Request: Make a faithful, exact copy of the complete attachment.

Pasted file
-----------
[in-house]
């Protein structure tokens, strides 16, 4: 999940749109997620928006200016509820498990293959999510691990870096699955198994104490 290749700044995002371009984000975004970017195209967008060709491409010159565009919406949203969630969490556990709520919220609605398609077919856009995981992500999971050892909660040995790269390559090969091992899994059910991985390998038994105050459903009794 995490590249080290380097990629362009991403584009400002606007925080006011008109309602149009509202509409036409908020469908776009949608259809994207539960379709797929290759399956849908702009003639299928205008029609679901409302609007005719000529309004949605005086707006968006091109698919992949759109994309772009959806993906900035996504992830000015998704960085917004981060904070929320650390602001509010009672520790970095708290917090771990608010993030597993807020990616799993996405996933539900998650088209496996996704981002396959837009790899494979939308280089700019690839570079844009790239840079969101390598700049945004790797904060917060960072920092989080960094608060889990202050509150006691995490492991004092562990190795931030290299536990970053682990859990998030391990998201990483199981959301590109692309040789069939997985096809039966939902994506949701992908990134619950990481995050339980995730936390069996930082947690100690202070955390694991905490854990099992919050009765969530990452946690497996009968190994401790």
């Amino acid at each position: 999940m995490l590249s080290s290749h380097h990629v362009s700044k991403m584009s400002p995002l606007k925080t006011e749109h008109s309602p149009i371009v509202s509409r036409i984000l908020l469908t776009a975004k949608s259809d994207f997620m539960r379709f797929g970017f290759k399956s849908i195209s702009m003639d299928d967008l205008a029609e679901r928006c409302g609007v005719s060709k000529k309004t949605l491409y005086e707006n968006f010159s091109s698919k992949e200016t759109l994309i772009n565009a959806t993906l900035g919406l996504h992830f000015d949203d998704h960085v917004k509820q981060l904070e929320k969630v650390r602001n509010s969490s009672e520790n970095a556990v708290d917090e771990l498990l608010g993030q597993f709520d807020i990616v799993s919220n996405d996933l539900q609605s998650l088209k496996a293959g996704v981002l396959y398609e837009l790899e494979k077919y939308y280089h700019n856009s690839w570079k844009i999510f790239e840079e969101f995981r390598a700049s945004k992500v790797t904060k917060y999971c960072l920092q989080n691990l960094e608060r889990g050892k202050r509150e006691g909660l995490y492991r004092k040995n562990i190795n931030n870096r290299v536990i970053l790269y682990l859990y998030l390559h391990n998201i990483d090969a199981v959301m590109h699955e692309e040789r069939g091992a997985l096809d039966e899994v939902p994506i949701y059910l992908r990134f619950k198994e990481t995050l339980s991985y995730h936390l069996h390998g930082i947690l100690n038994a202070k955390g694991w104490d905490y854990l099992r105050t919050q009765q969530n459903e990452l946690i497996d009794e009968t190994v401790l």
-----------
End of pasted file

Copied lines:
[in-house]
């Protein structure tokens, strides 16, 4: 999940749109997620928006200016509820498990293959999510691990870096699955198994104490 290749700044995002371009984000975004970017195209967008060709491409010159565009919406949203969630969490556990709520919220609605398609077919856009995981992500999971050892909660040995790269390559090969091992899994059910991985390998038994105050459903009794 995490590249080290380097990629362009991403584009400002606007925080006011008109309602149009509202509409036409908020469908776009949608259809994207539960379709797929290759399956849908702009003639299928205008029609679901409302609007005719000529309004949605005086707006968006091109698919992949759109994309772009959806993906900035996504992830000015998704960085917004981060904070929320650390602001509010009672520790970095708290917090771990608010993030597993807020990616799993996405996933539900998650088209496996996704981002396959837009790899494979939308280089700019690839570079844009790239840079969101390598700049945004790797904060917060960072920092989080960094608060889990202050509150006691995490492991004092562990190795931030290299536990970053682990859990998030391990998201990483199981959301590109692309040789069939997985096809039966939902994506949701992908990134619950990481995050339980995730936390069996930082947690100690202070955390694991905490854990099992919050009765969530990452946690497996009968190994401790």
């Amino acid at each position: 999940m995490l590249s080290s290749h380097h990629v362009s700044k991403m584009s400002p995002l606007k925080t006011e749109h008109s309602p149009i371009v509202s509409r036409i984000l908020l469908t776009a975004k949608s259809d994207f997620m539960r379709f797929g970017f290759k399956s849908i195209s702009m003639d299928d967008l205008a029609e679901r928006c409302g609007v005719s060709k000529k309004t949605l491409y005086e707006n968006f010159s091109s698919k992949e200016t759109l994309i772009n565009a959806t993906l900035g919406l996504h992830f000015d949203d998704h960085v917004k509820q981060l904070e929320k969630v650390r602001n509010s969490s009672e520790n970095a556990v708290d917090e771990l498990l608010g993030q597993f709520d807020i990616v799993s919220n996405d996933l539900q609605s998650l088209k496996a293959g996704v981002l396959y398609e837009l790899e494979k077919y939308y280089h700019n856009s690839w570079k844009i999510f790239e840079e969101f995981r390598a700049s945004k992500v790797t904060k917060y999971c960072l920092q989080n691990l960094e608060r889990g050892k202050r509150e006691g909660l995490y492991r004092k040995n562990i190795n931030n870096r290299v536990i970053l790269y682990l859990y998030l390559h391990n998201i990483d090969a199981v959301m590109h699955e692309e040789r069939g091992a997985l096809d039966e899994v939902p994506i949701y059910l992908r990134f619950k198994e990481t995050l339980s991985y995730h936390l069996h390998g930082i947690l100690n038994a202070k955390g694991w104490d905490y854990l099992r105050t919050q009765q969530n459903e990452l946690i497996d009794e009968t190994v401790l």